• This topic has 24 replies, 12 voices, and was last updated 6 years ago by RL.
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  • #25682
    Sandy
    Participant

    Paul, or anyone else who can answer this, I’ve watched the video on sharpening planer irons and I have a question about the corners. I’ve tried rounding the edges slightly as the video shows but I still get some small ridges when I plane anything wider than my plane. They are very small and I can smooth them out with a scrapper but that’s extra work that I probably should not have to do. Can you post a close up picture of the corners of your cutting edge so I can compare what I am getting?

    Insanity: doing the same thing over and over again and expecting different results.

    Albert Einstein

    #25683
    Eddy Flynn
    Participant

    hi Sandy have you watched the video that Paul blogged about on the 8th febuary 2012 that shows all the techniques on plane iron sharpening

    Eddy .. Liverpool, Merseyside, UK
    ,

    #25685
    Mick Mercer
    Participant

    I have rounded my plane irons and still have this same issue. Very slight lines but it would be nice to have a smooth surface. Any light on the subject would be well received here too.

    Mick

    #25686
    Sandy
    Participant

    Yes and I’ve sharpened my iron the way he did rolling it up on each side slightly. However How much to roll is subjective. And it may be the technique I’m using with my plane. Looking for suggestions… πŸ™‚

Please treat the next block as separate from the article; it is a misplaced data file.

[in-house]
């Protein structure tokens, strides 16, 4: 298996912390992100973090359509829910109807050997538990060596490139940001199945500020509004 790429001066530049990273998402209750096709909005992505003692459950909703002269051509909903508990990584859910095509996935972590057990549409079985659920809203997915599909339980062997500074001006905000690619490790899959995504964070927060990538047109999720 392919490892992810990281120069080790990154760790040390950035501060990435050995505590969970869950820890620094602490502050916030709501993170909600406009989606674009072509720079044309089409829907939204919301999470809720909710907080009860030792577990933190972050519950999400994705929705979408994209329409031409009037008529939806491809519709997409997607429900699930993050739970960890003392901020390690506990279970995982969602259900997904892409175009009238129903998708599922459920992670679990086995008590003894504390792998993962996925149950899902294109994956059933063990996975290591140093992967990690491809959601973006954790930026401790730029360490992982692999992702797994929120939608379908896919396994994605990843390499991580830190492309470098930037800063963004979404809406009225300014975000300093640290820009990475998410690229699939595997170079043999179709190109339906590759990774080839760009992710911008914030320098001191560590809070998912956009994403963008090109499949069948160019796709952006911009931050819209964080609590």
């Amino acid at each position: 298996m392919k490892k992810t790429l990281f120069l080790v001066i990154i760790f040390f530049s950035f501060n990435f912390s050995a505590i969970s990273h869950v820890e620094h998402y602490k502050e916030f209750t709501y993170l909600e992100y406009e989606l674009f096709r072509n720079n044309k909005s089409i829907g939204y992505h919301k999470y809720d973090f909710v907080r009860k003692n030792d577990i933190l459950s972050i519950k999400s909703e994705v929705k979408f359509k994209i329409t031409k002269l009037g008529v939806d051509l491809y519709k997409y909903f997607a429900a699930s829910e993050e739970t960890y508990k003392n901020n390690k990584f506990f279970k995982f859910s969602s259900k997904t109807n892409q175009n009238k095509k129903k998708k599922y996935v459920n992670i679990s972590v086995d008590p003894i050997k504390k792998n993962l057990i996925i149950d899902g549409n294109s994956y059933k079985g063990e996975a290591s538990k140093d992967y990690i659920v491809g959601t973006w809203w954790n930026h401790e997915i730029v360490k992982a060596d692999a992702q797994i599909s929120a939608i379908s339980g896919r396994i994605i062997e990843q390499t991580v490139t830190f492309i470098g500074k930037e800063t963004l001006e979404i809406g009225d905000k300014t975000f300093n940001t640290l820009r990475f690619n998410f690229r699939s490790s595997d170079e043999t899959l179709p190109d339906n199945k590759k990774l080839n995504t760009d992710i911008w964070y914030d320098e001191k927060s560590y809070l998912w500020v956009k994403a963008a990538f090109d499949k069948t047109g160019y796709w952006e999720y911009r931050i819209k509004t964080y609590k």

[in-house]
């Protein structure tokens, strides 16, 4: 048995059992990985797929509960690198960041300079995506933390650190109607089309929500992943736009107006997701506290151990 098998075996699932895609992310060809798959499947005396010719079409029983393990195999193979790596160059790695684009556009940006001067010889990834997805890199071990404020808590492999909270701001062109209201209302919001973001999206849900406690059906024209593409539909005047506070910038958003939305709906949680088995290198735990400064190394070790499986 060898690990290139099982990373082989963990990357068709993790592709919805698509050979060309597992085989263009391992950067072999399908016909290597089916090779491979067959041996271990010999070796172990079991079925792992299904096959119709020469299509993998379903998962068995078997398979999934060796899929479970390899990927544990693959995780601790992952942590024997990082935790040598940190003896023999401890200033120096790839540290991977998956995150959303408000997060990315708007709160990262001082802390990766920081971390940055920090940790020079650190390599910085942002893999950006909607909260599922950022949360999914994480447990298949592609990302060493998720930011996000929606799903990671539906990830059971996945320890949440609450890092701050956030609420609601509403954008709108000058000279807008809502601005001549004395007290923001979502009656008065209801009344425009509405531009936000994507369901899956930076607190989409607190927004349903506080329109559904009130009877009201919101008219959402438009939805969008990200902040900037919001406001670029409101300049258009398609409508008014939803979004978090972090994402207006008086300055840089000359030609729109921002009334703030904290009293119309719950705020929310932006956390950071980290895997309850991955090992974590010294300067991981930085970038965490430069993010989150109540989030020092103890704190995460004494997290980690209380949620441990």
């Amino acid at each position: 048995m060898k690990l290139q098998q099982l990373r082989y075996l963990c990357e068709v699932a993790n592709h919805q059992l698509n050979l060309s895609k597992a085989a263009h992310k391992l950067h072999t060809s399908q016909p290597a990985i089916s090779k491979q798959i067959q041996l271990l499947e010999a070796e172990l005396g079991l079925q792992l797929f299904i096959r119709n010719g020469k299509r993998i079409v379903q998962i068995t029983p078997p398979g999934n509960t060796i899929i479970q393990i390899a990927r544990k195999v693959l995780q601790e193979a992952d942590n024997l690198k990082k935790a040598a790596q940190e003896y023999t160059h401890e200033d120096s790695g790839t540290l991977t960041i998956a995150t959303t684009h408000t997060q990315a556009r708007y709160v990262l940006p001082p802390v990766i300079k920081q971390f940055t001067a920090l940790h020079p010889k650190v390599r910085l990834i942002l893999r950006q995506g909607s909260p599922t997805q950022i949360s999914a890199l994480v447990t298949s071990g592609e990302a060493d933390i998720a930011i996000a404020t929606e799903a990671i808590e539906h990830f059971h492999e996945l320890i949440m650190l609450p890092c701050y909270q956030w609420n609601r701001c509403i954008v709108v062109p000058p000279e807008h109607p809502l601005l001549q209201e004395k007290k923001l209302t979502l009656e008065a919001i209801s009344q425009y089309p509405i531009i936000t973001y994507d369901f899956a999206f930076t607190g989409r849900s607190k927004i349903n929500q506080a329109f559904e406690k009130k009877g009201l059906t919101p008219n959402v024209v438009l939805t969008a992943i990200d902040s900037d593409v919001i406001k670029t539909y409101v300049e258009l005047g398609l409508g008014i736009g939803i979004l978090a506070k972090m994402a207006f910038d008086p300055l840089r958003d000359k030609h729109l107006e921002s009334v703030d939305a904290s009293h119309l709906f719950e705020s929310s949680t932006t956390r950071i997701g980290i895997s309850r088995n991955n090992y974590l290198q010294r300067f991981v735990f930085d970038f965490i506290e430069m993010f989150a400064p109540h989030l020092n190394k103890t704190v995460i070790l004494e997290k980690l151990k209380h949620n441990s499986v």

Insanity: doing the same thing over and over again and expecting different results.

    Albert Einstein

    #25688
    Greg Merritt
    Participant

    Try using less downward pressure on the plane and maybe a shallower cut. Try a few strokes with almost no downward pressure. Just steady the plane and push forward. You should see a difference.

    http://hillbillydaiku.com

    #25689
    Sandy
    Participant

    I’ll try that Greg. I just started the presentation case I told you about and I can’t get my surfaces smooth without going to the scraper. I have tried backing the iron off to get those whisper thin shavings but I haven’t tried less pressure. i’ll let you know how that works. Thank you!

    Insanity: doing the same thing over and over again and expecting different results.

    Albert Einstein

    #25690
    Greg Merritt
    Participant

    I think a dead smooth surface will be hard to get with a plane. When working a surface that is wider than your plane iron you are literally plowing a groove the width of you iron. The goal is to make the groove as shallow as possible and to feather the edges. Hopefully a light sanding will be all that is needed. Most hand made pieces that I have seen will show evidence of plane tracks. The scraper comes into play for difficult grain and when you require a glass flat and smooth surface.

    http://hillbillydaiku.com

    #25695
    Dave Riendeau
    Participant

    If you have Paul’s DVDs he goes into this in some detail. It took me a while to figure this out but when you are honing the irons you need to lift the corners up and round them, it took me several sharpenings to get the irons to a point where there were no tracks even at the finest settings. I only do this to my smoothing plane. I tried to take a pic of what the corners look like but I’m not sure if you can see it in the photo. Also when setting the cap iron, I can visually see the plane blade rounding out from behind the cap iron.